Accountant guilty of stealing $2.5M from Everett manufacturer

Christin Guillory’s scheme lasted 10 years, with millions of dollars funneled through fake Square and PayPal accounts.


EVERETT — An accounting manager for an Everett manufacturer pleaded guilty Thursday to stealing more than $2.5 million in an embezzlement scheme that lasted 10 years, with at least 867 “secretly executed” wire transfers, according to federal prosecutors.

In court papers filed in U.S. District Court in Seattle, the victim is identified only as “Victim Company.” A LinkedIn profile for Christin Guillory suggests she worked as an accounting manager for Majestic Glove — a workwear and safety gear maker on West Casino Road — for the duration of the scheme.

Guillory, 39, of Kent, opened an account with payment processor Square in 2013, choosing a display name that made it look like it belonged to a commercial shipping company, according to the charges filed in federal court.

From 2014 to 2019, she moved $1,695,591.97 in company funds to her Square account, then transferred the money to a personal account to use “for her own purposes,” according to the court papers. Throughout the scheme, she made false entries in the accounting system to make it look like the payments were legitimate.

Square’s compliance watchdog noticed odd transfers in 2015. Guillory claimed the account was “being used to collect payments to a consulting and cleaning business owned by Guillory,” according to the charges. She “prepared and provided Square with a fraudulent invoice to support her false statements.”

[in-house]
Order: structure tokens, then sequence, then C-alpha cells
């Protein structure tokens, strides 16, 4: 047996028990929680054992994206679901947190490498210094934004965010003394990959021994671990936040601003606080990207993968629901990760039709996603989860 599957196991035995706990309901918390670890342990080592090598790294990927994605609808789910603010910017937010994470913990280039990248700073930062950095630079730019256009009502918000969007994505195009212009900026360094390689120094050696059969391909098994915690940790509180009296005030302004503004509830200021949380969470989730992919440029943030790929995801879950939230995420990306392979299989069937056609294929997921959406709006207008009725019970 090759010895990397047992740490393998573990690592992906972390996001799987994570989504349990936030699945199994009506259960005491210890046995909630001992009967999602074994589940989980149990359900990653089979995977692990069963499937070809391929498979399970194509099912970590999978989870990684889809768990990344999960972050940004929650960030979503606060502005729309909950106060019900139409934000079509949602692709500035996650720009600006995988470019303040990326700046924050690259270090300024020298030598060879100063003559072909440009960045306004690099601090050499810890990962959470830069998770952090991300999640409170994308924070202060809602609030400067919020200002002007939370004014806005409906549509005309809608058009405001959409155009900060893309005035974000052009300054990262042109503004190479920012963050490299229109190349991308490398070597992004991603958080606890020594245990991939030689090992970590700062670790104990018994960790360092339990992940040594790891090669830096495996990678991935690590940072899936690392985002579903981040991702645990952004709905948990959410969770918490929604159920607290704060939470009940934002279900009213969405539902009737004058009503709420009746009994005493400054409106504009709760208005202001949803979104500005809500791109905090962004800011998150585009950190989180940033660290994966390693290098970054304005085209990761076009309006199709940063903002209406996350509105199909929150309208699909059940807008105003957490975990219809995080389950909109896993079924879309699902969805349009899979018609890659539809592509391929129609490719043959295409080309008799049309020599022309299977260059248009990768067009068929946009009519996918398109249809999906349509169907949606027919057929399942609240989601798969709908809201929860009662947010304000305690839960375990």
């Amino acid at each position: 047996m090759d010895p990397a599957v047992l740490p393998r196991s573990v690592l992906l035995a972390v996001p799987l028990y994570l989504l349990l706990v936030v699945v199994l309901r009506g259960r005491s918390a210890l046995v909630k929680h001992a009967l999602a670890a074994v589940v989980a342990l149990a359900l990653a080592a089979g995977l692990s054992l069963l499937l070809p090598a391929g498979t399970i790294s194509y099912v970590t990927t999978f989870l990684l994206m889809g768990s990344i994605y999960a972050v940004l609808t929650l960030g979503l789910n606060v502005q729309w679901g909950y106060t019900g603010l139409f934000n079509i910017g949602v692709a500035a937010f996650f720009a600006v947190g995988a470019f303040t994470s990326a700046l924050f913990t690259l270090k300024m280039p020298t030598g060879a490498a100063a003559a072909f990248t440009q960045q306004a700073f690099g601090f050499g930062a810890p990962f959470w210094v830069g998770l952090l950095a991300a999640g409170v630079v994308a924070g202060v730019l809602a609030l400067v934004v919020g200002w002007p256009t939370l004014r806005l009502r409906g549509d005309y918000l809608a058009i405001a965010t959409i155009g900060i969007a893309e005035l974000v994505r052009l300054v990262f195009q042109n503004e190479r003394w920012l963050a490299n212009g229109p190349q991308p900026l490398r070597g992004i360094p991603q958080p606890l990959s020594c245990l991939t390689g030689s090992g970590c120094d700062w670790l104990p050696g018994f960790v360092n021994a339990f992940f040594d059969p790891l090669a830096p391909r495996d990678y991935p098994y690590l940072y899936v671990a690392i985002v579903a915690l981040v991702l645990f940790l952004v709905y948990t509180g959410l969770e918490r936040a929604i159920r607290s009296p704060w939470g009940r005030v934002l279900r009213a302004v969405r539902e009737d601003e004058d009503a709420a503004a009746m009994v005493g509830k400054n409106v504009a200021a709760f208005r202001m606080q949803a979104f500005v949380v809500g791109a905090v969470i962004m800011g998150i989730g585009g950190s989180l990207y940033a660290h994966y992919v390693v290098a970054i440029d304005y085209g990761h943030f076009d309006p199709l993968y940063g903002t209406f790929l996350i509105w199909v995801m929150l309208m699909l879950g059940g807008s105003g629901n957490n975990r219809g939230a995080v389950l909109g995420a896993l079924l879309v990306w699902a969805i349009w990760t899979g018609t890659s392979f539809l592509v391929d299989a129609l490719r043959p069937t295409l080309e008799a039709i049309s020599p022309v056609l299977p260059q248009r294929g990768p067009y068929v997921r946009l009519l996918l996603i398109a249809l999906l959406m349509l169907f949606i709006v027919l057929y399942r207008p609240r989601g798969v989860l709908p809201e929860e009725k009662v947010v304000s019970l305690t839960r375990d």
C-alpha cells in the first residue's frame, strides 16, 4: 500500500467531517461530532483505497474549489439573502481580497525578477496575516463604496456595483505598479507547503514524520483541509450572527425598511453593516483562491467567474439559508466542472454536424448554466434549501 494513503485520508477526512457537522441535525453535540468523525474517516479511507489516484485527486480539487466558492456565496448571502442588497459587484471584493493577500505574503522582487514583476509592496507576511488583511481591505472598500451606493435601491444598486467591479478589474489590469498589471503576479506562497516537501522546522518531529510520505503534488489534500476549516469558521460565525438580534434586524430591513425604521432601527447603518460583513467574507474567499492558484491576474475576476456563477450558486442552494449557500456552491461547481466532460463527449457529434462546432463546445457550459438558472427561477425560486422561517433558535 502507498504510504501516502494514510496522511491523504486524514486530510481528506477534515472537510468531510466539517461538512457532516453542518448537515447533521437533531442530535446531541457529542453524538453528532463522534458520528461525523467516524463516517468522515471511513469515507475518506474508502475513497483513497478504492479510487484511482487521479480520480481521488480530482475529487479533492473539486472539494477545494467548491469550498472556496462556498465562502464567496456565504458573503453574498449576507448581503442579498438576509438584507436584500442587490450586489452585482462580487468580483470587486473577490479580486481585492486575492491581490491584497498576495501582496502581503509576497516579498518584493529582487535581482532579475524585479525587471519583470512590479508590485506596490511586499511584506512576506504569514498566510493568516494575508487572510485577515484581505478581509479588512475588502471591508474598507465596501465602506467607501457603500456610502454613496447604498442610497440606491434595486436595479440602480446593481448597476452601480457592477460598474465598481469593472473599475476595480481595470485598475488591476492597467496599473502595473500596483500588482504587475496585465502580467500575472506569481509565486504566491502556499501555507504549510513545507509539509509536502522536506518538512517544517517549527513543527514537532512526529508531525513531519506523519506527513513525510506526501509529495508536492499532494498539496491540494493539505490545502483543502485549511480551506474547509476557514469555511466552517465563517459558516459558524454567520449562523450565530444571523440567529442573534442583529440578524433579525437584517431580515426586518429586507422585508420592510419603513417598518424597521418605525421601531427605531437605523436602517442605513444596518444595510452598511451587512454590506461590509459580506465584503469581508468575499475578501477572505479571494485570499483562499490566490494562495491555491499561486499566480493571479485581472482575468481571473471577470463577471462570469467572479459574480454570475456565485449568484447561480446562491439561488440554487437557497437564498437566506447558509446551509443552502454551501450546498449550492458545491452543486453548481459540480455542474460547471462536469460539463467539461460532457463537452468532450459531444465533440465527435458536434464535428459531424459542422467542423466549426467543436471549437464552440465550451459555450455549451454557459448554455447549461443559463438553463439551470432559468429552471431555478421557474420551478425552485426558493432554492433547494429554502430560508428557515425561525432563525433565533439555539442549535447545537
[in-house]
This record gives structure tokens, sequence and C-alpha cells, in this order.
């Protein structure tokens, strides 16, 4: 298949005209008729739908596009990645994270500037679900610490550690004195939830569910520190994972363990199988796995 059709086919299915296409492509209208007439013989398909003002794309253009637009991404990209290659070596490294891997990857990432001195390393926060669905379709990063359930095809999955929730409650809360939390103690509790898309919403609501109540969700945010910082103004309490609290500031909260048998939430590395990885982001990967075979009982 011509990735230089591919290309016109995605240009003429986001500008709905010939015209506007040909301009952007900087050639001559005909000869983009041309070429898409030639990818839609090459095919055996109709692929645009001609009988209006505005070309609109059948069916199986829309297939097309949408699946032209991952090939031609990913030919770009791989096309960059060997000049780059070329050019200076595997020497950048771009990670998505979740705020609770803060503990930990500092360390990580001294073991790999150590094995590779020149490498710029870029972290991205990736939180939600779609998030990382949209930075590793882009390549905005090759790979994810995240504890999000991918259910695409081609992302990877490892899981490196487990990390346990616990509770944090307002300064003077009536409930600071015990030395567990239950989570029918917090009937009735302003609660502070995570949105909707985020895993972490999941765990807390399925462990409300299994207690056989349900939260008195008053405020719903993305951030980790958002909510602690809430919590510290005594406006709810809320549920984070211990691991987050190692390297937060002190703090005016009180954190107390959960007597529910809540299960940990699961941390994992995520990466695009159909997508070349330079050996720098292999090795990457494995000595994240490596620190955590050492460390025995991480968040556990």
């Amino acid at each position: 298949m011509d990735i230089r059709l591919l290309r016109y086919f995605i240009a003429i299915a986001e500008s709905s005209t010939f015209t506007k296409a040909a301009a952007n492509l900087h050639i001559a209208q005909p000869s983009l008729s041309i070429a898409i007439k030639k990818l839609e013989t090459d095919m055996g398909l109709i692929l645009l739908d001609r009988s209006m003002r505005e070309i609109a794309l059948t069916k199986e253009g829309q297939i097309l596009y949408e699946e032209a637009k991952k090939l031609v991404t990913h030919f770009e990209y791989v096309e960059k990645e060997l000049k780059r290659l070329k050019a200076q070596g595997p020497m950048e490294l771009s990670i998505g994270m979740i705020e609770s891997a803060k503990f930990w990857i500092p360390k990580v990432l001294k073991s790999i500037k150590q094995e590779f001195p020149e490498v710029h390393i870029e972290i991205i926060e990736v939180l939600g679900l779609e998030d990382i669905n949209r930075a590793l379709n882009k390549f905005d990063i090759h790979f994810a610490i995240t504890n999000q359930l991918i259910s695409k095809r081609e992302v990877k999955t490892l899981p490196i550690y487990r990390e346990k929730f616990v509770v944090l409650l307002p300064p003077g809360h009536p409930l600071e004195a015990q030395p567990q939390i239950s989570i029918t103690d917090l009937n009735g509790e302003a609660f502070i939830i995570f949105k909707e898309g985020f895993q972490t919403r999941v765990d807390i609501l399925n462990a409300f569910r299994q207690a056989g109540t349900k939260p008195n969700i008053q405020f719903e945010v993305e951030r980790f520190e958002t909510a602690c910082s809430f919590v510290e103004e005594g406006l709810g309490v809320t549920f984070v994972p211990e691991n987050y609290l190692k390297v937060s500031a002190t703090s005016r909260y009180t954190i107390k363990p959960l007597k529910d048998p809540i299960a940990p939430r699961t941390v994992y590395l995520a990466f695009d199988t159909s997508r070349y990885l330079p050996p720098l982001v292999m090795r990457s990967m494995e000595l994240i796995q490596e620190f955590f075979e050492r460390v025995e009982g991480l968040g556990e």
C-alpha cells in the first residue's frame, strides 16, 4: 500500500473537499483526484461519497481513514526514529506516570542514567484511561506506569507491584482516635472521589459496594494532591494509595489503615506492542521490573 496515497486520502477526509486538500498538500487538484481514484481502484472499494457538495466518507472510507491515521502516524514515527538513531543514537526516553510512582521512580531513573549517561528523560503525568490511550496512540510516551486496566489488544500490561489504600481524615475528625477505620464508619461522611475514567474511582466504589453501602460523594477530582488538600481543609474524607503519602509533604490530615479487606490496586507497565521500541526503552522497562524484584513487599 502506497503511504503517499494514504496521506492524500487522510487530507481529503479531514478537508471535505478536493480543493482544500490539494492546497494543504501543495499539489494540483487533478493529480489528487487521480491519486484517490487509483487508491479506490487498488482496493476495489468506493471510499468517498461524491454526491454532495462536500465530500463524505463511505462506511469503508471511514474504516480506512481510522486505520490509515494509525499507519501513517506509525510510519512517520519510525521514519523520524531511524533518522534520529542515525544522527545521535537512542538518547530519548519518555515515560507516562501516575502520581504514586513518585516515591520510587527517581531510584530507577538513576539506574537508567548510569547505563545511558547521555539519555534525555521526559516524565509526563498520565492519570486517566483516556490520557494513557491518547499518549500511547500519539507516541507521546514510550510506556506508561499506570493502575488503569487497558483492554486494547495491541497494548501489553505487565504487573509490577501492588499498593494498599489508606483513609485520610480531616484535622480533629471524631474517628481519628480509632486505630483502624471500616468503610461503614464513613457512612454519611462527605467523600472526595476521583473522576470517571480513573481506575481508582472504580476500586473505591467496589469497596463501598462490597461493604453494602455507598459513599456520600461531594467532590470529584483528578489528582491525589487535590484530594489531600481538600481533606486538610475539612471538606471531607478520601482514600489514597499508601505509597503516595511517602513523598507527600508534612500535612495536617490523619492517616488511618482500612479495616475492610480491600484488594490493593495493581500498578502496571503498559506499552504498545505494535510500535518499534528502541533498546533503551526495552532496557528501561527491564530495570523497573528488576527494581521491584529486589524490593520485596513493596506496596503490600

When her Square account shut down in late 2019, she opened two new PayPal accounts: one under a similar name to the “Victim Company,” another under the name of a shipping company with no apparent ties to Guillory.

She funneled over $604,000 through those accounts, with almost all of that landing in her own bank accounts. Then in late 2021, she moved another $247,000, in a series of transactions, direct to her own bank account, again writing false entries into the accounting books to cover her tracks.

“The scheme was detected when a financial institution reported irregularities,” according to a U.S. Attorney’s Office press release Thursday.

Adding it all up, investigators documented Guillory had stolen $2,536,086.17 from her employer.

Prosecutors also noted the ill-gotten money should have been considered taxable income. In the tax year 2019, for example, she reported $38,022 in income, under penalty of perjury. In reality, she had brought in another $615,000 through embezzlement.

“Ms. Guillory received millions of dollars of ‘involuntary contributions’ from her employer, stolen amounts which she gave herself by abusing her position of trust within the company,” said Special Agent in Charge Bret Kressin of the IRS Criminal Investigation’s Seattle Field Office, in a written statement.

A Herald reporter’s phone and email messages to Majestic Glove weren’t immediately returned.

Guillory admitted guilt in federal court Thursday to wire fraud, as well as making and subscribing a false tax return. Prosecutors plan to recommend a sentence of three years and five months in prison. She’s set to be sentence by U.S. District Court Judge Ricardo Martinez on Aug. 11.

Caleb Hutton: 425-339-3454;; Twitter: @snocaleb.

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